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Salesforce acquisition of Tableau details emerge as CEOs speak

The Salesforce and Tableau CEOs appeared together for the first time at Tableau Conference 2019, five months after the analytics vendor agreed to be acquired by the CRM giant.

LAS VEGAS -- Just over five months after the Salesforce acquisition of Tableau was first revealed, and more than three months after the deal closed, the CEOs of the respective companies finally appeared together in public for the first time Wednesday.

The meeting between Salesforce's Marc Benioff and Tableau's Adam Selipsky came in the form of a fireside chat during the keynote address at Tableau Conference 2019, the analytics vendor's annual user conference here.

But despite the joint appearance, and all the time that has passed since the Salesforce acquisition of Tableau closed on Aug. 1, the CEOs said little about how Salesforce will eventually integrate Tableau, and what the combination of the two vendors will ultimately mean for Tableau's users.

Instead, with the deal held up until Nov. 5 by regulators in the U.K. investigating how the Salesforce acquisition of Tableau might affect competition, Benioff and Selipsky spoke about how the corporate cultures of Salesforce and Tableau align.

"I don't think for Salesforce there are very many companies in the industry that feel like us and act like us, and have customers who are our customers where there are so many similarities and common values between the companies," Benioff said.

He used gender equality -- in particular, equal pay for equal work -- as an example, after Selipsky opened his keynote speaking about the topic.

"The cultural alignment is so important to me as well," Selipsky said.

Tableau CEO Adam Selipsky and Salesforce CEO Marc Benioff at Tableau Conference 2019
Tableau CEO Adam Selipsky, left, and Salesforce CEO Marc Benioff share the stage at Tableau Conference 2019 in Las Vegas

And while cultural alignment may not be what Tableau customers concerned about their analytics platforms most wanted to hear about, cultural alignment is no small issue when two companies attempt to join forces.

In fact, according to Doug Henschen, principal analyst at Constellation Research, if Tableau were to be acquired by anyone, Salesforce may be the right company.

"The key point that stuck with me [from the conversation between Benioff and Selipsky], and to me made the acquisition make sense, was Benioff's point about how technology changes but values and culture endure," Henschen said.

He added that while the Salesforce acquisition of Tableau has sparked questions about how the respective technologies of the companies will be treated, it's the cultural alignment that leads to the belief they'll make it work.

"A lot of people scratched their heads a little bit when the acquisition was announced because Tableau is very on-premises and Salesforce has been the no-software company," Henschen said, "but I think that cultural fit has always made sense, that Salesforce is the one company that could acquire Tableau and not crush the life out of its culture. I think they're a good fit. They'll figure it out, I think."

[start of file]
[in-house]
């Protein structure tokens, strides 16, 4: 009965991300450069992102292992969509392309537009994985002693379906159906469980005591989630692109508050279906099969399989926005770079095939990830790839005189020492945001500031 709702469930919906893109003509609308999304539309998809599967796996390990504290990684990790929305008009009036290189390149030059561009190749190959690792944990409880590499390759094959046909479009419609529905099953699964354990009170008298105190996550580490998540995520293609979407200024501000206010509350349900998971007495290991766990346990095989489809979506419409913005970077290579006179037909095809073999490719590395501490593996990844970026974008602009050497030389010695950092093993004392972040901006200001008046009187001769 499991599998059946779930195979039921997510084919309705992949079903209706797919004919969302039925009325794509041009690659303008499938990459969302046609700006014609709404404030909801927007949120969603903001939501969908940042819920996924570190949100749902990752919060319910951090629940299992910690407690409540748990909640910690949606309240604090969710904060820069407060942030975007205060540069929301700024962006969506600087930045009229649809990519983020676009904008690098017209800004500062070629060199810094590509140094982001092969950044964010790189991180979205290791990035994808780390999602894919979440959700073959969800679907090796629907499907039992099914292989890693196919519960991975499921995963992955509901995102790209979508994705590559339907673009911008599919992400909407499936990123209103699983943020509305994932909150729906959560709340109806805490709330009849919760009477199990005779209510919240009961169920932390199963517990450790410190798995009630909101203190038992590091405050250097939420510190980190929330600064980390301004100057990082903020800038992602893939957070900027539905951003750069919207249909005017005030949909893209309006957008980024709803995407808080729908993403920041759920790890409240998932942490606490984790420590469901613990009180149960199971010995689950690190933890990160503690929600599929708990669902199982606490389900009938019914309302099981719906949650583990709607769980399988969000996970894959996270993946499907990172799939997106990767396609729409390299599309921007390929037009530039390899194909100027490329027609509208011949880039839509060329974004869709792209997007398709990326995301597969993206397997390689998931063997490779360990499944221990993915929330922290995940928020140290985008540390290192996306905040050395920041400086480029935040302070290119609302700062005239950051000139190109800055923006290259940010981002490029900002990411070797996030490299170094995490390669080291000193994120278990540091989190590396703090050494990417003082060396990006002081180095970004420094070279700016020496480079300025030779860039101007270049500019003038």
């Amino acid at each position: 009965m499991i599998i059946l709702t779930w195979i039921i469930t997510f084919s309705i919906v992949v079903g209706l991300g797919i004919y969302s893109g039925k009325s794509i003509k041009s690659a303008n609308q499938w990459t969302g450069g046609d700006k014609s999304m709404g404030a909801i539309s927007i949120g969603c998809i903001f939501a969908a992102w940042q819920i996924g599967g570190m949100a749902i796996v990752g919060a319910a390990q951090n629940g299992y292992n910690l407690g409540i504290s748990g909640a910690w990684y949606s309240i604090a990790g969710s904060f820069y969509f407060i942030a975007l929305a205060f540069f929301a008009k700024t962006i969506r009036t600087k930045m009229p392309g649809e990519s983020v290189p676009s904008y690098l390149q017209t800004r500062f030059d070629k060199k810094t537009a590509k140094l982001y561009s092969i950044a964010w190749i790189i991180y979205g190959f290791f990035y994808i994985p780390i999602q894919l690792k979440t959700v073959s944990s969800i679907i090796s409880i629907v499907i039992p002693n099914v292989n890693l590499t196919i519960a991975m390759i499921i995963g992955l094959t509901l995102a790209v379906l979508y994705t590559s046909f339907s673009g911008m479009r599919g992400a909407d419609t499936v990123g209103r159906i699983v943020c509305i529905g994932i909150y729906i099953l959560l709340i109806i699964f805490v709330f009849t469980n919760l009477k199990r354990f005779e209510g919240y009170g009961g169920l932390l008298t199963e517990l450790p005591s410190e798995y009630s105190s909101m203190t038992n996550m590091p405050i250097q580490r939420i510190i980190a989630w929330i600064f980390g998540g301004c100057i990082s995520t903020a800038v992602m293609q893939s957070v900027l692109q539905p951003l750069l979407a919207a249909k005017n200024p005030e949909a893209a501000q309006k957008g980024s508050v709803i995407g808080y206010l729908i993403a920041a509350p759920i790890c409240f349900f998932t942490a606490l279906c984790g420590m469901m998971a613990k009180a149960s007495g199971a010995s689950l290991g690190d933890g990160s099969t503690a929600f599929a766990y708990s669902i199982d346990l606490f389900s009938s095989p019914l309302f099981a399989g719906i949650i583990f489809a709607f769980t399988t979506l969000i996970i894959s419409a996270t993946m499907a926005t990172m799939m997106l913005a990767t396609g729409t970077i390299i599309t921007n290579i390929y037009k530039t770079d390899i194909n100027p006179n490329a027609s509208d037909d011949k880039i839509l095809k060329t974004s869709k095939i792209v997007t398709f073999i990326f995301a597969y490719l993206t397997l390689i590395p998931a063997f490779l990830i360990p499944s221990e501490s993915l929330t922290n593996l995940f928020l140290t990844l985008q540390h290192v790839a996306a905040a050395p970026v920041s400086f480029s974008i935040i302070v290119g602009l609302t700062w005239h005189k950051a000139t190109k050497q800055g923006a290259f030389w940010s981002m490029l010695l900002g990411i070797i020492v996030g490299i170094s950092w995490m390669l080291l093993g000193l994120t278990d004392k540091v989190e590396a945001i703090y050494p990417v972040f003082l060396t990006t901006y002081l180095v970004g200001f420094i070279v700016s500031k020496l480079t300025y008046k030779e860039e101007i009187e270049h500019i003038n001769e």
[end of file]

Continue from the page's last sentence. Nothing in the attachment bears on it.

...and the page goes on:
Tableau users still in the dark

That said, five months later, what the Salesforce acquisition of Tableau ultimately means for the technology to which Tableau users are famously loyal remains shrouded in mystery.

When the Salesforce-Tableau acquisition was made public June 10, Benioff and Selipsky said the plan was for Tableau to maintain its autonomy, but given the legal holdup there's been no update since.

"The only thing is I think we've been given some indication Tableau is going to operate independently, which users probably would appreciate," said Dave Menninger, senior vice president and research director of data and analytics research at Ventana Research. "My experience in the past is that when an acquired company gets to operate independently, you're more likely to have continuation and more likely to have a stronger commitment to the product."

Christopher Gardner, business intelligence senior analyst at the University of Michigan -- a customer with nearly 100,000 Tableau users -- wanted to hear some assurance about product stability going forward.

Tableau is doing it, they're doing it right. ... Don't fix it -- it's already good.
Christopher GardnerBusiness intelligence senior analyst, University of Michigan

"I'd like to see consistency," he said. "Tableau is doing it, they're doing it right. They've got the right type of software. Don't fix it -- it's already good."

Neither Benioff nor Selipsky addressed the technology, but their comments on the day the companies revealed the Salesforce acquisition of Tableau did, to some degree.

And now that the vendors are finally free to begin integrating, in the near future there might be some indication of what will truly become of Tableau.

"What we need to learn is what the integration plans are for the two technology stacks," Menninger said. "They operate in different environments today, Salesforce being entirely a SaaS offering and Tableau being largely on-premises with some SaaS offerings, so it will be interesting to see what they announce."

Similarly, Henschen said he is eager to hear specific plans.

"I'd like to see roadmap," he said. "I think there's a lot of stuff in augmented analytics that Salesforce has that Tableau could take advantage of to accelerate their use of AI and machine learning, augmented capabilities, natural language processing. And I think Salesforce could definitely accelerate Tableau's move into the cloud."

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